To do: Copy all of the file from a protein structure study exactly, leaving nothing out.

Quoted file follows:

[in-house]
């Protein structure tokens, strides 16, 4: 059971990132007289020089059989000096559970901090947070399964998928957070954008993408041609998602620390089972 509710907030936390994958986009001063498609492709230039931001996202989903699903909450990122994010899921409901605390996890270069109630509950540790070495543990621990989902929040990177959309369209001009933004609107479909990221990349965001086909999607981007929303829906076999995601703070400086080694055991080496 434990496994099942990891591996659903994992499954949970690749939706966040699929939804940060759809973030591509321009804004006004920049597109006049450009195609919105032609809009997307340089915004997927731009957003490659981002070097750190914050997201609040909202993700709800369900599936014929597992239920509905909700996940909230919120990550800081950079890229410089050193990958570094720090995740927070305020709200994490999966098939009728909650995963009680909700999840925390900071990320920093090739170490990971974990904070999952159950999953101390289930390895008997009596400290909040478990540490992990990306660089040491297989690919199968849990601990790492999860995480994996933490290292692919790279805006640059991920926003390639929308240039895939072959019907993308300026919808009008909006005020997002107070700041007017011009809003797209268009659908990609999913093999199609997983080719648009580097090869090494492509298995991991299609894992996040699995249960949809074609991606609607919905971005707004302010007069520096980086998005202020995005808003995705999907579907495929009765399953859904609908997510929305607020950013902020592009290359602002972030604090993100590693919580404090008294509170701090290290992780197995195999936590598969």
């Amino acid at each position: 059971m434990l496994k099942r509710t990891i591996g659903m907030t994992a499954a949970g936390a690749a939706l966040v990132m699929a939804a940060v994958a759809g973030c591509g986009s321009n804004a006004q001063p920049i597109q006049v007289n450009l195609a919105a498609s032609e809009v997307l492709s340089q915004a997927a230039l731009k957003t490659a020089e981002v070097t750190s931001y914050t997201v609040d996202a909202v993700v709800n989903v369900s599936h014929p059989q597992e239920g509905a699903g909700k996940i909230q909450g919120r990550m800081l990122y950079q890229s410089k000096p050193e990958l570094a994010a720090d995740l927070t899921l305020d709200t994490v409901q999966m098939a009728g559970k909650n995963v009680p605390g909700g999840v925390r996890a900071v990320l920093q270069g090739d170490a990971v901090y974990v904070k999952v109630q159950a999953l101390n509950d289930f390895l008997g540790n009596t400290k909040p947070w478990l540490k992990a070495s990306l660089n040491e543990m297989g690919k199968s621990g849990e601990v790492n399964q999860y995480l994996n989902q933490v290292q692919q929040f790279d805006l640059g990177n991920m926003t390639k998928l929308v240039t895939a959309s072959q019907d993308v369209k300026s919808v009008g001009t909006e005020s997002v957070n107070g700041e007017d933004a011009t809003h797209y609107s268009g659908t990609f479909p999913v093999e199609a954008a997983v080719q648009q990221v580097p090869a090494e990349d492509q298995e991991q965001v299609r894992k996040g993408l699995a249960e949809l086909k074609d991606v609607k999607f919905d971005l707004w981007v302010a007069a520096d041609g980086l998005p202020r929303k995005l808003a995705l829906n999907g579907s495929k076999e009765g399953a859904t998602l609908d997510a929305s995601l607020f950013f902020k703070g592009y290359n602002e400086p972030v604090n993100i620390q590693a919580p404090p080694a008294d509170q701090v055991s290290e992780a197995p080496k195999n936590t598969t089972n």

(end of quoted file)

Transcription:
[in-house]
């Protein structure tokens, strides 16, 4: 059971990132007289020089059989000096559970901090947070399964998928957070954008993408041609998602620390089972 509710907030936390994958986009001063498609492709230039931001996202989903699903909450990122994010899921409901605390996890270069109630509950540790070495543990621990989902929040990177959309369209001009933004609107479909990221990349965001086909999607981007929303829906076999995601703070400086080694055991080496 434990496994099942990891591996659903994992499954949970690749939706966040699929939804940060759809973030591509321009804004006004920049597109006049450009195609919105032609809009997307340089915004997927731009957003490659981002070097750190914050997201609040909202993700709800369900599936014929597992239920509905909700996940909230919120990550800081950079890229410089050193990958570094720090995740927070305020709200994490999966098939009728909650995963009680909700999840925390900071990320920093090739170490990971974990904070999952159950999953101390289930390895008997009596400290909040478990540490992990990306660089040491297989690919199968849990601990790492999860995480994996933490290292692919790279805006640059991920926003390639929308240039895939072959019907993308300026919808009008909006005020997002107070700041007017011009809003797209268009659908990609999913093999199609997983080719648009580097090869090494492509298995991991299609894992996040699995249960949809074609991606609607919905971005707004302010007069520096980086998005202020995005808003995705999907579907495929009765399953859904609908997510929305607020950013902020592009290359602002972030604090993100590693919580404090008294509170701090290290992780197995195999936590598969």
């Amino acid at each position: 059971m434990l496994k099942r509710t990891i591996g659903m907030t994992a499954a949970g936390a690749a939706l966040v990132m699929a939804a940060v994958a759809g973030c591509g986009s321009n804004a006004q001063p920049i597109q006049v007289n450009l195609a919105a498609s032609e809009v997307l492709s340089q915004a997927a230039l731009k957003t490659a020089e981002v070097t750190s931001y914050t997201v609040d996202a909202v993700v709800n989903v369900s599936h014929p059989q597992e239920g509905a699903g909700k996940i909230q909450g919120r990550m800081l990122y950079q890229s410089k000096p050193e990958l570094a994010a720090d995740l927070t899921l305020d709200t994490v409901q999966m098939a009728g559970k909650n995963v009680p605390g909700g999840v925390r996890a900071v990320l920093q270069g090739d170490a990971v901090y974990v904070k999952v109630q159950a999953l101390n509950d289930f390895l008997g540790n009596t400290k909040p947070w478990l540490k992990a070495s990306l660089n040491e543990m297989g690919k199968s621990g849990e601990v790492n399964q999860y995480l994996n989902q933490v290292q692919q929040f790279d805006l640059g990177n991920m926003t390639k998928l929308v240039t895939a959309s072959q019907d993308v369209k300026s919808v009008g001009t909006e005020s997002v957070n107070g700041e007017d933004a011009t809003h797209y609107s268009g659908t990609f479909p999913v093999e199609a954008a997983v080719q648009q990221v580097p090869a090494e990349d492509q298995e991991q965001v299609r894992k996040g993408l699995a249960e949809l086909k074609d991606v609607k999607f919905d971005l707004w981007v302010a007069a520096d041609g980086l998005p202020r929303k995005l808003a995705l829906n999907g579907s495929k076999e009765g399953a859904t998602l609908d997510a929305s995601l607020f950013f902020k703070g592009y290359n602002e400086p972030v604090n993100i620390q590693a919580p404090p080694a008294d509170q701090v055991s290290e992780a197995p080496k195999n936590t598969t089972n």